Dr. Randy Boardman, CPI's executive director of research and development, recently submitted a letter to the editor of Education Week about the US Department of Education’s new data on the frequency of students being restrained or isolated. The following was published in the May 16, 2012 issue.
To the Editor:
A recent article, "Restraints on Pupils Variable" (March 14, 2012), shares several reports that offer various points of view regarding the use of restraint and seclusion. I would like to share mine, garnered from my 27 years of experience as a public school teacher and building administrator, and my 11 years at the Crisis Prevention Institute, or CPI, training and working with educators from around the world.
The only safe restraint is the one staff members are able to avoid with de-escalation skills. When faced with an aggressive or potentially violent student, educators will react based on the emotions of the moment, or react based on their training.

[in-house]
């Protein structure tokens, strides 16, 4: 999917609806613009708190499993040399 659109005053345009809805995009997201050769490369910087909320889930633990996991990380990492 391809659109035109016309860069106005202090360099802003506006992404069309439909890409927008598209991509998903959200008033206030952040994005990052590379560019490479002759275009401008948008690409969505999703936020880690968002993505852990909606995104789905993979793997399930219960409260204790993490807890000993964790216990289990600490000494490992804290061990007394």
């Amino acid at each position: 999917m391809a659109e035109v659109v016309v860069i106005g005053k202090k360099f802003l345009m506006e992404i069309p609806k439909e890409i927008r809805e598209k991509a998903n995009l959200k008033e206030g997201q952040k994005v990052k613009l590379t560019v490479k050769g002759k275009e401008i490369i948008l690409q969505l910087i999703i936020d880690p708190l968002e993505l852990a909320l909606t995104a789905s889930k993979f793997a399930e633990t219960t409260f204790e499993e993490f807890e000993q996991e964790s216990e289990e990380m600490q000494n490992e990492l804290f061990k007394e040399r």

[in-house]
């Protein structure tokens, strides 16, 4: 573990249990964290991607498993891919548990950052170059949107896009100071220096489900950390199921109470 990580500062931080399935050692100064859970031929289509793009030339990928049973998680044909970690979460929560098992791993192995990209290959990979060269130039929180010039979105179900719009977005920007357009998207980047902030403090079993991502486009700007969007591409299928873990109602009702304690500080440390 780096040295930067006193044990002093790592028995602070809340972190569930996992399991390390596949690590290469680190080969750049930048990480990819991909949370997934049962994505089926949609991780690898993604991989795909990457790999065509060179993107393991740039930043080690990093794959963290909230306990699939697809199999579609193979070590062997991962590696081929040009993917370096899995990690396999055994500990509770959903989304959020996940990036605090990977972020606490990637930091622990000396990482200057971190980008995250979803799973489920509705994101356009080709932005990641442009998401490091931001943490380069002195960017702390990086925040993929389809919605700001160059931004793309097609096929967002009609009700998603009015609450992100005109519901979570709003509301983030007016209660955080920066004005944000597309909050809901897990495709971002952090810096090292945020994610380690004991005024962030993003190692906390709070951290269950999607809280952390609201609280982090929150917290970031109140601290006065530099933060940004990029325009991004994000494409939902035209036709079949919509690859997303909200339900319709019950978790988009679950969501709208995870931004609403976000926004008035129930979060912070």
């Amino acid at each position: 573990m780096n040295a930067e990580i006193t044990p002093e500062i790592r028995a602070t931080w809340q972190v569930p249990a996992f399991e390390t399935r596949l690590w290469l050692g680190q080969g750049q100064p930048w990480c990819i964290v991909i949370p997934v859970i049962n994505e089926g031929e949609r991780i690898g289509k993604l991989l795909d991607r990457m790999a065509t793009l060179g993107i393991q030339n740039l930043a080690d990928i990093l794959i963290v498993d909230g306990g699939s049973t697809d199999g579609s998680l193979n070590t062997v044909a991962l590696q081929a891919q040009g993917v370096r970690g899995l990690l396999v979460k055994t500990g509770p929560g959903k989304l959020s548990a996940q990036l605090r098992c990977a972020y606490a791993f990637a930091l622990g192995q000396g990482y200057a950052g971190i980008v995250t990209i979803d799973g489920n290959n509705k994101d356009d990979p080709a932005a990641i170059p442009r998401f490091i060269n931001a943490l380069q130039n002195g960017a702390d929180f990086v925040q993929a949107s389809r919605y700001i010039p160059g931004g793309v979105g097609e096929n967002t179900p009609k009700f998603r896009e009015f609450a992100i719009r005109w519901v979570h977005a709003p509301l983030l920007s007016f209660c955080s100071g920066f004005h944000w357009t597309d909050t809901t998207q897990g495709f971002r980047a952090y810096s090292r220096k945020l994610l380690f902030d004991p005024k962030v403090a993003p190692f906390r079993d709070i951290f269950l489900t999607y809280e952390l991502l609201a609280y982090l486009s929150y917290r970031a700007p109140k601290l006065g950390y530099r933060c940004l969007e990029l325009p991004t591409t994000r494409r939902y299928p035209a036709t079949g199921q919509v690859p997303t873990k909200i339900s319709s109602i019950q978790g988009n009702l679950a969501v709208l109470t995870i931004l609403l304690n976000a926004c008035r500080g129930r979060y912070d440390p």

CPI advocates reducing the use of restraints and seclusion within schools; proper training for special and general education staff who do use such interventions within the guidance of approved regulation or policy; and assisting educators in moving toward restraint-free and seclusion-free learning environments. This is because the medical condition of "restraint-related positional asphyxia" is well-documented across the literature. Most often, this potentially deadly condition is the result of well-intentioned but untrained school staff members' use of a physical intervention that has gone bad, therefore compromising the student's ability to breathe.
Crisis moments occur when a student loses rational and even physical control over his or her own behavior. The dilemma of what to do when faced with a moment of crisis and potential aggressive behavior is not always simple. However, as staff members, the choice is still ours. We may not be able to control the student's behavior, but we can control our behavior. We can choose to escalate or de-escalate a student in crisis.